Broadband Map

Even before the site went live, the newspaper industry posed one argument against online public notices that was difficult to answer: What about all the people in the country who don’t have Internet access?

It’s pretty troubling to imagine that a database like, specifically designed to draw people in and increase participation, would wind up cutting anyone out. Knowing that the movement to put local notices online is inevitable, it seemed natural to point this natural digital shift as a defense.  It seemed a little incomplete, though, until combing the NoticeandComment database itself one day led to this public notice.

If you haven’t heard of the Connect America Fund, then this probably doesn’t look like much.  But like many public notices, this one has a couple key features – it’s a pretty boring and dizzying read, and it’s going to have a massive impact.  If you doubt the latter, here’s what the FCC has to say on their website:

“Broadband has gone from being a luxury to a necessity for full participation in our economy and society – for all Americans.”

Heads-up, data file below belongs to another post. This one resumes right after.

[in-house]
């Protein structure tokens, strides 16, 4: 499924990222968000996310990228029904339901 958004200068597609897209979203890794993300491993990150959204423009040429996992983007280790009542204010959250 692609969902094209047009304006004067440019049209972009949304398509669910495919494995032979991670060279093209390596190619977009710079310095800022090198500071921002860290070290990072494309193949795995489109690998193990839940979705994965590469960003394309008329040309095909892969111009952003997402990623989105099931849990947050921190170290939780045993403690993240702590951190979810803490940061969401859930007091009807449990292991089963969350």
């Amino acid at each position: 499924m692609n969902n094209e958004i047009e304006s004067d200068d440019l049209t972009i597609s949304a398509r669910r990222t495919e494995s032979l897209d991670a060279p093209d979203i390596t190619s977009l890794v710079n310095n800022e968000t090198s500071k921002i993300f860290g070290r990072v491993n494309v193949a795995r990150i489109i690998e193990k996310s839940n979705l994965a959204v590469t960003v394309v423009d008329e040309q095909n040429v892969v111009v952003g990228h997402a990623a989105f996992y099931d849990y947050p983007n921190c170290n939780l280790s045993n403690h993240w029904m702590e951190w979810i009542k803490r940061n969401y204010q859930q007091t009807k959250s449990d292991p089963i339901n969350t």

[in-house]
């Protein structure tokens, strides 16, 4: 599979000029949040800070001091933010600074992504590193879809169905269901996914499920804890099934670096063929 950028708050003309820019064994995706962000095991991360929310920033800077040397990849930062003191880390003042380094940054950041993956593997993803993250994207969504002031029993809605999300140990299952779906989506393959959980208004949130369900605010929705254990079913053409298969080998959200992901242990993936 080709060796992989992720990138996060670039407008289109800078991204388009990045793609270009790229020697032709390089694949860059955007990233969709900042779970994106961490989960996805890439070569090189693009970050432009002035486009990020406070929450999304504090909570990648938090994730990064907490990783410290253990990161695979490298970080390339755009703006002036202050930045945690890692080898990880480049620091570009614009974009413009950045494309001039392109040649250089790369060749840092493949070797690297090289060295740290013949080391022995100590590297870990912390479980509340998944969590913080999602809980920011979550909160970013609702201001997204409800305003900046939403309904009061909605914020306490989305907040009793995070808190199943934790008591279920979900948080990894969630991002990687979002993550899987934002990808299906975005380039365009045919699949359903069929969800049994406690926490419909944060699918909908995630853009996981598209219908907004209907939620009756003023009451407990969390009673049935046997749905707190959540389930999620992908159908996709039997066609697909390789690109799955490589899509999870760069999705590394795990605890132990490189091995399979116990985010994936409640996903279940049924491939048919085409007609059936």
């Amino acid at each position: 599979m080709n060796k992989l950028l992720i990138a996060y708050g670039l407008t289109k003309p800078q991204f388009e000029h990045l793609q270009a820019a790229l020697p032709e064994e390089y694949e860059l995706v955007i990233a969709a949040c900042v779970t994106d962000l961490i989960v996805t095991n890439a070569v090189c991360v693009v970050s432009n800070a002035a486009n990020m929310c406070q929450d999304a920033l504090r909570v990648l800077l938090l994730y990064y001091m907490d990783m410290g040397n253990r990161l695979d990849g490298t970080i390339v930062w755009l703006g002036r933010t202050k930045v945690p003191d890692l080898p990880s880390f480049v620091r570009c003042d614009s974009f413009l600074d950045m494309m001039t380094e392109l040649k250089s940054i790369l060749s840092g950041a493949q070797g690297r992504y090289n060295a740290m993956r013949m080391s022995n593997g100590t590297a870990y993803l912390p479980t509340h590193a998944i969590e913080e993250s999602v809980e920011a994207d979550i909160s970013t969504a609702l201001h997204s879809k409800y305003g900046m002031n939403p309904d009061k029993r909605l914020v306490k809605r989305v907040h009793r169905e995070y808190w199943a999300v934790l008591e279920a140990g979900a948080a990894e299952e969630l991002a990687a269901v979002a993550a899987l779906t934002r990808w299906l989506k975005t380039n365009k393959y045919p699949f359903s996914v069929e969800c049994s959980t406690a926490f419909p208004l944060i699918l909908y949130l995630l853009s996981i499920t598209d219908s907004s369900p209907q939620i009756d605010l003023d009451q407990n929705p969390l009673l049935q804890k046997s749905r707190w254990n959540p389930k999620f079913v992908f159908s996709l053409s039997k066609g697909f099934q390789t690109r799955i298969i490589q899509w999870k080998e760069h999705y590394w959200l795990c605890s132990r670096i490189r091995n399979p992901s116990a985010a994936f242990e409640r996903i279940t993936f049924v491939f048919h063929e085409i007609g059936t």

This is the basic motivation behind the FCC’s initiative to extend high-speed access to the estimated 18 million Americans currently living in rural areas without it.

The comment period just closed on Monday.

This is part of a wider initiative through the Recovery Act to expand interconnectivity and start moving the country toward a brighter digital future – one town at a time.  Suddenly the argument seems a lot less relevant, especially because the program is also funding the development of public computer centers in certain communities as well.

The debate is over.  Once again, technology and connectivity win the battle for social progress.

“High-speed Internet plays a key role as regions compete to attract employers and encourage participation in today’s global economy. Many states stepped up efforts in the past year and set ambitious goals to wire more areas — particularly in rural localities — so they don’t fall behind,” wrote Mike Maciag in a Governing article almost a year ago.

So now that the entire country is being patched together by broadband, the expansion of availability begs for a well of information to tap.  Enter NoticeandComment, a database capable of providing that well for the thousands of local governments yet to go online.  In the context of a mass effort to bring the country online, the site will be a crucial part of the process to take government-to-citizen communication to the next level.

By: Daniel A. Shyti Jr.
Managing Editor, N&C, Inc.